Between now and January 20th, there will be sufficient time for analysis. Analysis of the path that brought us here, and analysis of where this will lead. Yet, for all the implications that this election might have, such issues need to wait.
Now is the time for symbolism and dreams, and there seems no more powerful symbolic dream than Barack Obama’s two young black children playing on the green grass of the White House in 2009. Black, green and white: three colours that could stand for change, growth and opportunity.
Change: both long term- a black man leading a country that has been racially so divided for most of its history- as well short term- a highly intelligent and decent man replacing George W. Bush and Dick Cheney.
Growth: after eight years of rapid decline, the United States still has an incredible thirst to develop and improve, however difficult its structural weaknesses may be. In an era of such mediocre politicians ruling Capitol Hill, the rise of Barack Obama is clear evidence of this strength of US society.
Opportunity: the White House and Washington still represent a tremendous economic, political and cultural reservoir that can be tapped to be a positive influence on the world. America’s choice for Obama is a choice for possibility and ambition.
It seems impossible not to feel the historic significance of seeing Obama, standing in front of a huge Chicago crowd, accepting the burden of the American presidency that he began fighting for two years ago. Not only does it represent the end of eight years of arguably the worst president that has ever disgraced Pennsylvania Avenue, but there is no doubt that Barack Obama is one of the few modern US presidents-elect that combines impressive intellect, superior intelligence, natural charisma, and deep integrity. It is as if he embodies the best of each of the past presidents Nixon, Clinton, Reagan and Carter without any of their apparent weaknesses.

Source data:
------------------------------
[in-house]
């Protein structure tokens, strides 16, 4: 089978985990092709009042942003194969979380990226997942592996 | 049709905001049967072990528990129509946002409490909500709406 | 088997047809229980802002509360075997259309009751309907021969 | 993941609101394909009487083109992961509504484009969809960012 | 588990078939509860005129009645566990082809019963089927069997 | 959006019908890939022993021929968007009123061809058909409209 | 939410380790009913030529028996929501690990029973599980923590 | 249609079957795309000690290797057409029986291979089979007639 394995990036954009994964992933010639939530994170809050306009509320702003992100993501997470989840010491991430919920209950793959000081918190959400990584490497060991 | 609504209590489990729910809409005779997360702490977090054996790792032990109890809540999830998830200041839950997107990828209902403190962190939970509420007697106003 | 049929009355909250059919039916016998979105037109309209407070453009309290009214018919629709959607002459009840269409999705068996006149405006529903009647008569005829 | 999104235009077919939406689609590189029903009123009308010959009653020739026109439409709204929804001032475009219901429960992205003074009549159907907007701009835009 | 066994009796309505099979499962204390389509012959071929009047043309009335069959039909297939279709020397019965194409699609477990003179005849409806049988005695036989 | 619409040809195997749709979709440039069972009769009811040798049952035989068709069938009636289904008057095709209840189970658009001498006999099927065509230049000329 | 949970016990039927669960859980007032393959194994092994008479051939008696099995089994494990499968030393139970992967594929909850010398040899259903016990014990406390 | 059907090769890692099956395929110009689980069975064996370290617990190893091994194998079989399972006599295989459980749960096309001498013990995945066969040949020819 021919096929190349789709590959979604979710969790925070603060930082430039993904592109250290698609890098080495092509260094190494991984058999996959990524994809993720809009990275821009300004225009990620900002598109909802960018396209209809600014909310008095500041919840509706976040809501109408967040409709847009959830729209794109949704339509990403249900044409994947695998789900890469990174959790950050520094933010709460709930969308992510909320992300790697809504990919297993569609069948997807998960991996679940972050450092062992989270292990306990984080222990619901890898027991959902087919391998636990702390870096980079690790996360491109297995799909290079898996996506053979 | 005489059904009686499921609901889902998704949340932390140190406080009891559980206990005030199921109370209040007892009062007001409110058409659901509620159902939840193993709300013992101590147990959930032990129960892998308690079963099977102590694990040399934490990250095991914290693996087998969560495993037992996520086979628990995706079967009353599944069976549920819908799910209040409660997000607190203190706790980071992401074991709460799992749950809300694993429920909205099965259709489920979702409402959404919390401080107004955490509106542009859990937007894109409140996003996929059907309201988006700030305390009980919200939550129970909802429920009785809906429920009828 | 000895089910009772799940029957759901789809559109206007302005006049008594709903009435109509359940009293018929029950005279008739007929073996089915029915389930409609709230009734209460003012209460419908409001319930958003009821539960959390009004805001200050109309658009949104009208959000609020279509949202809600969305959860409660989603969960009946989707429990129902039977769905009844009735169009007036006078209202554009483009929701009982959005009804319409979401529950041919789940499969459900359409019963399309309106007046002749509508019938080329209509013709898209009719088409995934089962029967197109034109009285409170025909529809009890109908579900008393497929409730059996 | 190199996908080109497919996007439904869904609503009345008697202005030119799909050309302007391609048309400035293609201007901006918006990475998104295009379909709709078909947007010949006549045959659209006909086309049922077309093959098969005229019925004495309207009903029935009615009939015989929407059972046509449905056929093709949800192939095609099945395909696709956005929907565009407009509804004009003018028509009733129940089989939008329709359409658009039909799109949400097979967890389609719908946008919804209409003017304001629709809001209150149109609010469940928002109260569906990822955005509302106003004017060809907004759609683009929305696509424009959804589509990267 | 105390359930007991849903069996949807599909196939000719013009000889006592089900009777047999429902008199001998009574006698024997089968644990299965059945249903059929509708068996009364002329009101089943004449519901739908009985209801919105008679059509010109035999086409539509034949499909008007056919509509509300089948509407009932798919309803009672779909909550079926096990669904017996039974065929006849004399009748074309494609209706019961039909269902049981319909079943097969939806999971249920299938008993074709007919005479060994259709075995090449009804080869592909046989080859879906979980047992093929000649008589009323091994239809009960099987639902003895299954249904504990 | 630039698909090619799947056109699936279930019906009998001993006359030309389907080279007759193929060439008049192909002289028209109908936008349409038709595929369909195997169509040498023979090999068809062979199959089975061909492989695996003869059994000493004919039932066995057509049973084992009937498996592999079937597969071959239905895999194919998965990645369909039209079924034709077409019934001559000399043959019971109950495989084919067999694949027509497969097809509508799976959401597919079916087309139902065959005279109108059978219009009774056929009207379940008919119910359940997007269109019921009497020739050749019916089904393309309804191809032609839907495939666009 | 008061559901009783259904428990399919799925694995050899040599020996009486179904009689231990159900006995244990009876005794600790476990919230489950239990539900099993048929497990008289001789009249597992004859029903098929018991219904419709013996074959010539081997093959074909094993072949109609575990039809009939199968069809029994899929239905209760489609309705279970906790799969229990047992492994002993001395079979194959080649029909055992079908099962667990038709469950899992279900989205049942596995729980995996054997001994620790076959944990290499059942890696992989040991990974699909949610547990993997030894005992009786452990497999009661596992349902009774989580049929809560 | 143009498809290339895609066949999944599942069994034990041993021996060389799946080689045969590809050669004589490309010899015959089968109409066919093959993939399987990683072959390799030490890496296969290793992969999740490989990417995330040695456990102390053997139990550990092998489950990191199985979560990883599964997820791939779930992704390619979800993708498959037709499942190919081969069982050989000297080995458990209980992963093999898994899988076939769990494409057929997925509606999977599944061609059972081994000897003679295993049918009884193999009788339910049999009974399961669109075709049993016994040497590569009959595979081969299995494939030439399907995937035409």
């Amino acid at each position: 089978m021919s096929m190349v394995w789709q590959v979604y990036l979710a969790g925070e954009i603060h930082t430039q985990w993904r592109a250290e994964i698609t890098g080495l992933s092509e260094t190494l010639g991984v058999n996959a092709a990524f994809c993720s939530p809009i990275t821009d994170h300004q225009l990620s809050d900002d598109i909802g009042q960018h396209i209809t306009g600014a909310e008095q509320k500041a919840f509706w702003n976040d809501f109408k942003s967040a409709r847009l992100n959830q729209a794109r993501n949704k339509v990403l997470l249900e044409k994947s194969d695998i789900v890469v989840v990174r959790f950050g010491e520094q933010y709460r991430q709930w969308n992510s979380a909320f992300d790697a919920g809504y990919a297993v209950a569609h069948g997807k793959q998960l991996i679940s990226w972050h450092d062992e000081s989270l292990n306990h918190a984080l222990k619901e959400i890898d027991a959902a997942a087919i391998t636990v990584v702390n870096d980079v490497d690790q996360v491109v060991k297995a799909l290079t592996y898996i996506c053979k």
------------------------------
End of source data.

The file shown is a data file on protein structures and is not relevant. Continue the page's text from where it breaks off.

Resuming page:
Unfortunately, in many ways the promise of Obama’s impressive character is not being equalled by the state of his country. The United States is not living up to the chance that their new leader deserves. The country is in decline, and this is likely to constrain the greatness of its 44th Presidency. The multitude of problems and challenges (Iraq, the economy, paralysing budget deficits, the environment, the surreal war on terror, Washington corruption, domestic income inequality, faltering healthcare just to name a few) is so great and dark that Obama will need to be a crisis manger first and foremost.
If he manages to push forward only a few positive- rather than reactive- major policy initiatives during the next four years, that in itself would already be a huge accomplishment. Roosevelt’s New Deal or Johnson’s Great Society would seem tiny in comparison.
If Obama indeed can live up to his own character and overcome the situation that he faces, it will be because of the hope and symbolism that he represents. The world is desperate for true American leadership, and perhaps the psychological earthquake that a transition from Bush to Obama represents will be the new president’s greatest weapon.
Usually it is important not to make politicians greater than life, not to overrate them, not to exaggerate expectations. Today, however, we should. Obama needs it, America needs it, and the world needs it. There will be plenty of time to come back to reality tomorrow.
The limitations possibly constraining Barack Obama’s legacy are all worthy of consideration, but such analysis needs to wait. Now is the time to dream. The incredible symbolism of the present should be celebrated and cultivated. It is the least we can do to support the most promising world leader witnessed by my generation.
At this moment, around 6am CET on November the 5th, watching Barack Obama and his family stand in front of history after his acceptance speech, it is not difficult to dream.
Yes, America still can.